I agree. Whenever I think about interview questions, and tough problems in life in general, I often go back to situations and things I learned while on this trip. Like you said, it covers everything from team work, to leadership skills, to technical high-stress problem solving. I feel that after doing this trip I can better handle tough situations and almost nothing is too challenging if you really stick to it. After completing college, I had such a better grasp on tackling technical issues, and this trip has only added to what I feel I am able to do in a job and in life.
It looks like such an awesome bike and from what James has told me so far he absolutely loves it!
One guy I know who is a hardcore Honda guy said that he loves the bike and the dual carb setup and as long as everything is tuned right it's awesome. It seems like some people get scared off by the dual carb setup but I think you just have to understand it. I'll be waiting to see how it handles James' race.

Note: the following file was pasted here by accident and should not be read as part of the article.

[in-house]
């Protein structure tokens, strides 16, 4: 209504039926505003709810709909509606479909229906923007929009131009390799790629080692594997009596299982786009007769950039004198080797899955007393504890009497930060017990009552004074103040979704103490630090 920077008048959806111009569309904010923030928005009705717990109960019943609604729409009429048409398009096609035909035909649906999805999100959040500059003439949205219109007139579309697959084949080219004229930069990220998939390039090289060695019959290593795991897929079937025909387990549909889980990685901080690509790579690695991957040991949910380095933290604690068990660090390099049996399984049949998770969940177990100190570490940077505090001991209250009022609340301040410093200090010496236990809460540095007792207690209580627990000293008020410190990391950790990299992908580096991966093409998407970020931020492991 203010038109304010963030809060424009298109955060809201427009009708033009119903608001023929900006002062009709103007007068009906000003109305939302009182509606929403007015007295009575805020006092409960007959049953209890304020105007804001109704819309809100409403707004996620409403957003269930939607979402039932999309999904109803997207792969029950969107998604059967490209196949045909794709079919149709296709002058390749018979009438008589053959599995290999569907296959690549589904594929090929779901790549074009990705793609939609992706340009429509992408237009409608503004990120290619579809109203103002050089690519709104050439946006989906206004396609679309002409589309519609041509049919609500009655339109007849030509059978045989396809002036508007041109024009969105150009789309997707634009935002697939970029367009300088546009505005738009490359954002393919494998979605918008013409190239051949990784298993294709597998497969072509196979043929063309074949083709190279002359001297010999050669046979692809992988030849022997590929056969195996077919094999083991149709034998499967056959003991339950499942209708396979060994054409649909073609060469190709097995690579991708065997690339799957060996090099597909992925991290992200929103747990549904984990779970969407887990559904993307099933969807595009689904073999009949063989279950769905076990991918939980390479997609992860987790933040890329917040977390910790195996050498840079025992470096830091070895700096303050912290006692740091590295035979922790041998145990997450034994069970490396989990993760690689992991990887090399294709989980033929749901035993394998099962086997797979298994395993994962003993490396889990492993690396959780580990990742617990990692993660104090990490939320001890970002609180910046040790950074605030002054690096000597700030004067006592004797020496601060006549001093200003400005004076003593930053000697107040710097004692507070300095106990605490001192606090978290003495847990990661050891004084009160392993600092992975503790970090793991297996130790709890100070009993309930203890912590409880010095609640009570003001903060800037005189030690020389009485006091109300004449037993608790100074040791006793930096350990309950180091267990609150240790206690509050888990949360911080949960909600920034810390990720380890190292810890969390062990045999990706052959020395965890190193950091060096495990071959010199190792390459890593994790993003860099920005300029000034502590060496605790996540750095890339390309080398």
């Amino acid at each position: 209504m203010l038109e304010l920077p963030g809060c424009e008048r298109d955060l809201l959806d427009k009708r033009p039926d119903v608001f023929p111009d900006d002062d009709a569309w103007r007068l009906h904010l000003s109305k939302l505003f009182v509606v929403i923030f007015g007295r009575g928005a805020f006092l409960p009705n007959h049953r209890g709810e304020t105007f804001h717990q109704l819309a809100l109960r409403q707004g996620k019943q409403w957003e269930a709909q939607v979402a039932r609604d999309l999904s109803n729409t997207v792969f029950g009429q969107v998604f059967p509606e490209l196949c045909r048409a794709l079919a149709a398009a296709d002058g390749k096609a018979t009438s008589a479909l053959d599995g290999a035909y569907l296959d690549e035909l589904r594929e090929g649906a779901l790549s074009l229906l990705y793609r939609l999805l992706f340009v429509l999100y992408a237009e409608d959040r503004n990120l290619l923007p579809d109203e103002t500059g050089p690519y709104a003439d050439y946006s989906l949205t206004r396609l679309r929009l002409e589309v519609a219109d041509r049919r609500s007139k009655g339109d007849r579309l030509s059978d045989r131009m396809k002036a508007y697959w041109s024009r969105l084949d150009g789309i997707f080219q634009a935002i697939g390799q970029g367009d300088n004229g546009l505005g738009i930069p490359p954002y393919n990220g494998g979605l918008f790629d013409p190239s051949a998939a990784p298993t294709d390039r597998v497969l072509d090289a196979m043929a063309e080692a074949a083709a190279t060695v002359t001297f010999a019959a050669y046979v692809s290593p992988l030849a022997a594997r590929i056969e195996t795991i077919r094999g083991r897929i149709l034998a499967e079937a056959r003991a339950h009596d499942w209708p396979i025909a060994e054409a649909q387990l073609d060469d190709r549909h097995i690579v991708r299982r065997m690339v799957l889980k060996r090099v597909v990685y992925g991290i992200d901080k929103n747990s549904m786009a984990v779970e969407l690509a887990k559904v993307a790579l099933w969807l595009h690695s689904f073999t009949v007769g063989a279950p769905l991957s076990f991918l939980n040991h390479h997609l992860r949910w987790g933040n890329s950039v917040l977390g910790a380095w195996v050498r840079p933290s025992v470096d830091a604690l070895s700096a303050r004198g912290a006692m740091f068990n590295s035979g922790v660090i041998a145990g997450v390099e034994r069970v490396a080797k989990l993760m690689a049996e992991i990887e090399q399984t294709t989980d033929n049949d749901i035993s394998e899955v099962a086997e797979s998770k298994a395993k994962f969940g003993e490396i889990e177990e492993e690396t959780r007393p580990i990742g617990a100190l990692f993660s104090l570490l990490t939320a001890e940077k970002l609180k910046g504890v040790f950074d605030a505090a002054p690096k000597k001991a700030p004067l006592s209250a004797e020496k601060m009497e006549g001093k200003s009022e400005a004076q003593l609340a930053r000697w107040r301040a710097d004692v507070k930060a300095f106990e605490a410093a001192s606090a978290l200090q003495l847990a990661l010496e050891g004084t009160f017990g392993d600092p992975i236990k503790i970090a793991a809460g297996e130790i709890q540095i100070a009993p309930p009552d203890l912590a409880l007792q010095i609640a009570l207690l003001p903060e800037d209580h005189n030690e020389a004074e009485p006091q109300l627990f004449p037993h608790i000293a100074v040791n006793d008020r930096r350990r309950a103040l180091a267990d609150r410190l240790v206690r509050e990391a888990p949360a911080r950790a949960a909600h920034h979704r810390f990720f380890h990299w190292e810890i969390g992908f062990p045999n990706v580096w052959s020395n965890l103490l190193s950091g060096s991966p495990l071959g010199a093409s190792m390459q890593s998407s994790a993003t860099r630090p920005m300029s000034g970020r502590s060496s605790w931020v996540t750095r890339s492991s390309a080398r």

Thanks! I'm planning to work full time for the next while and see where my career goes, but I always want to leave the time and opportunity for adventure in varying capacities. I'll definitely be doing motorcycle trips in the future. One trip I have my eyes on is the TCAT. I'm thinking a small more dirt-oriented bike and probably a custom build. Who can say what will happen, but I'm fairly certain it will include motorcycles and adventure :)
Hmmm, good question. I will say that the first time I told my mom about the idea for this trip, she reacted so strongly and negatively, that I told her that I was just kidding and never brought it up again for probably a year. As the idea for the trip became more serious, I obviously told her what I was thinking, and she slowly warmed to the idea. By the end she was not necessarily excited about the trip, but she was behind me 100%. My dad was never against it as strongly and was a lot less worried than my mom. They have had my back the whole trip and are very supportive of me not only though this time but in all of life. They are great. Also they read thread this so I have to be nice... :) But I am being genuine.